Maybe you’ve seen the news? This winter, Boston ushered in a new ice age. I’m joking (sort of), but you’ll forgive me since we have had six, SIX consecutive snowstorms, dropping over 90 inches of snow on the region. Commuting has become a game of strategy, and shoveling and “roof raking” have overtaken hockey as the city’s top winter sport. You know it’s bad when The New York Times’ editorial board tries to lift their city’s spirits by reminding New Yorkers that at least they don’t live in Boston. Ouch!Of course these storms have been no laughing matter for area businesses and employees, and customer loyalty is critical for surviving these stressors. So what can companies do to leverage loyalty when their customers are buried under 7+ feet of snow?
- Make me love you so much I’ll go out of my way to get to you. Loving a brand can help a customer look past inconvenience. For example, I have been using a service to help me decorate my house. The appointment when we were going to make some final decisions just happened to fall during one of the many snowstorms. I should have rescheduled—it was snowing and the roads were awful. But I was so excited that I just couldn’t wait, and I drove through the snow to make the appointment. Are your customers willing to drive through a raging storm to get to you? That’s an example of the true love and loyalty we strive for.
- Build a strong foundation of trust and confidence. Between commuting nightmares, school closings, and travel bans, much of our work was being done outside of normal business hours. When I explained our situation to clients and coworkers, they understood. Communication and transparency are critical—be honest and upfront, and your loyal customers will respond. But. . .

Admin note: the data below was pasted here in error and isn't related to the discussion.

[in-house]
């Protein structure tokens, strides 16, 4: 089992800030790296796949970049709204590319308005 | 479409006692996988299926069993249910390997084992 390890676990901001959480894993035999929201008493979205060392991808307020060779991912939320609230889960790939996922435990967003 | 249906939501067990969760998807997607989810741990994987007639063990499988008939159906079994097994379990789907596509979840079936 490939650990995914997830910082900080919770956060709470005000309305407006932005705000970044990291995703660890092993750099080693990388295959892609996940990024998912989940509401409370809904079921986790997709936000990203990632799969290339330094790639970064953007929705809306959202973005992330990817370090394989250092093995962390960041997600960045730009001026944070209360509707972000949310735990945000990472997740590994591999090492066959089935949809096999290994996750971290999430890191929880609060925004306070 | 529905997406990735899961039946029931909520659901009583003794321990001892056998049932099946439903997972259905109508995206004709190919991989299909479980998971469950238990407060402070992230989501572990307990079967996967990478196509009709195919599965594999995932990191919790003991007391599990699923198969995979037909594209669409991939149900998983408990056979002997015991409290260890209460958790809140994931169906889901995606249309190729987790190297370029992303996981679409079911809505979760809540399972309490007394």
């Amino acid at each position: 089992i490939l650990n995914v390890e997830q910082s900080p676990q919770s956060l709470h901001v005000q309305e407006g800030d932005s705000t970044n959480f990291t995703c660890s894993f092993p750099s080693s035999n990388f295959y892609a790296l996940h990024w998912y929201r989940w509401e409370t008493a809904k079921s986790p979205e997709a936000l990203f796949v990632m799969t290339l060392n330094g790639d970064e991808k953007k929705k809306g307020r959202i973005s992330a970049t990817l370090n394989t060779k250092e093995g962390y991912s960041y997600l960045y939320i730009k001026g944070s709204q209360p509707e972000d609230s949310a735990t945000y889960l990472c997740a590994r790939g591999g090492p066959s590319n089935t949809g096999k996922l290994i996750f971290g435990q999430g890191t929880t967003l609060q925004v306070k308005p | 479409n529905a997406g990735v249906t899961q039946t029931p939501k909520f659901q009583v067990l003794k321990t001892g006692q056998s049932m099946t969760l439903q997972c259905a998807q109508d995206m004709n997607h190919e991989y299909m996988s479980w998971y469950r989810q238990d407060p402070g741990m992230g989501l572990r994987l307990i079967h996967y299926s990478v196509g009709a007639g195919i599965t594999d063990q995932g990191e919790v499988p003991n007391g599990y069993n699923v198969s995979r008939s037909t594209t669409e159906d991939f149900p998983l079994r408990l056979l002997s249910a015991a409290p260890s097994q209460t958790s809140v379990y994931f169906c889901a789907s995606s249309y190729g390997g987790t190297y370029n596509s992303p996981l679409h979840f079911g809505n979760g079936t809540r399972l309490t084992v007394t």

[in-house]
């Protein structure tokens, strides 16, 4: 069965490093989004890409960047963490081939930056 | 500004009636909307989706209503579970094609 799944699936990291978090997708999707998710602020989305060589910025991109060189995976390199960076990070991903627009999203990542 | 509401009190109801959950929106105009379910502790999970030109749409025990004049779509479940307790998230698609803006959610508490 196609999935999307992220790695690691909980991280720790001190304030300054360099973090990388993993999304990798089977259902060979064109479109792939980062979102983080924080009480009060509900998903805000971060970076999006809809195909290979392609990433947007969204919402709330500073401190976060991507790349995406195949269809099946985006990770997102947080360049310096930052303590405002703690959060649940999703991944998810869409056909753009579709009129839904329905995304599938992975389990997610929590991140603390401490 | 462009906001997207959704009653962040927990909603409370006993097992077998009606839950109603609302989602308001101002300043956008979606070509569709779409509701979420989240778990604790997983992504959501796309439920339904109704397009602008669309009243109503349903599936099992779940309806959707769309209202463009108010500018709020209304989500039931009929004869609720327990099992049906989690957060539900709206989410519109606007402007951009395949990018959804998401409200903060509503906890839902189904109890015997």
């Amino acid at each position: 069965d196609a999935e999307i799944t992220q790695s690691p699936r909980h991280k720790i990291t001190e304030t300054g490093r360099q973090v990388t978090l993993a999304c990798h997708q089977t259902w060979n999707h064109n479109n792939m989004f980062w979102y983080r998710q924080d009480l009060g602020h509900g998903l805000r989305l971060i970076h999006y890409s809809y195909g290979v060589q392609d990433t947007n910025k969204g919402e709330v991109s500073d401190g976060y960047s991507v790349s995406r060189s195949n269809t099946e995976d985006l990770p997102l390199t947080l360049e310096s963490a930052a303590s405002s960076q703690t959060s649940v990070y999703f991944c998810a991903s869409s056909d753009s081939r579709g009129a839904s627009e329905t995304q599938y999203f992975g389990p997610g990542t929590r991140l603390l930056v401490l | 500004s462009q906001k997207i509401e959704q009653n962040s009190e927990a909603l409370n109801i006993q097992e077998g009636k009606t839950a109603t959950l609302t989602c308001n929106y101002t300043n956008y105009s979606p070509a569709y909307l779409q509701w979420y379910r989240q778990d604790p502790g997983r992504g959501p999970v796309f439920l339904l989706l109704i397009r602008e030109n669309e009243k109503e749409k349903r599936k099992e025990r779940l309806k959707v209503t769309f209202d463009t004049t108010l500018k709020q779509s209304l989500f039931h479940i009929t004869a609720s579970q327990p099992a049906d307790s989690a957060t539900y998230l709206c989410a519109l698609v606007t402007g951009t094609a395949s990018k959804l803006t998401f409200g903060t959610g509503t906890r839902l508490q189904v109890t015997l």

- Even the most loyal customers have a breaking point. A few weeks ago, my husband and I had highly anticipated dinner plans, but we ended up not going because we knew we wouldn't have the patience to handle the parking challenges. We weren’t alone, and because of this, restaurants in particular have suffered. Businesses can use this time to find other avenues to connect with customers, e.g., doing competitive research or communicating to your (snowbound and captive) customers via social media, getting them excited about when they can come and see you next.
- Alternative online experiences are critical. Even though I couldn’t get out, I still needed things to do, and the snowpocalypse gave me the opportunity to beef up my online purchases and explore new websites. This is just one reason (of many) it’s important for businesses to have a functional and enjoyable online and mobile experience for customers who can’t get to you.
- One man gathers (shovels?) what another man spills. Customer loyalty is truly tested during times like these. Our public transit system has been having major problems. It’s been over a week since our last snowstorm, but our service is nowhere near back to normal. My colleague, who just couldn’t take it anymore, called an Uber and paid $50 for a 3 mile ride to work. It is unlikely the MBTA will lose customers over its spotty service, but will Uber or Lyft gain new and loyal customers as a direct result from the MBTA’s limited service? It’s surely possible.
The fact is, we can’t control the weather, and we can’t control every touch-point in the customer experience. But we can make sure we’re prepared by building a strong base of loyalty that can see through stormy weather and won’t melt come spring.
Tara Lasker is a Research Director at CMB who is a survivor of 7 school snow days in 3 weeks, limited bus/train service, and severe cabin fever. She is looking forward to a family ski trip to North Conway, NH where she'll actually be able to enjoy the snow.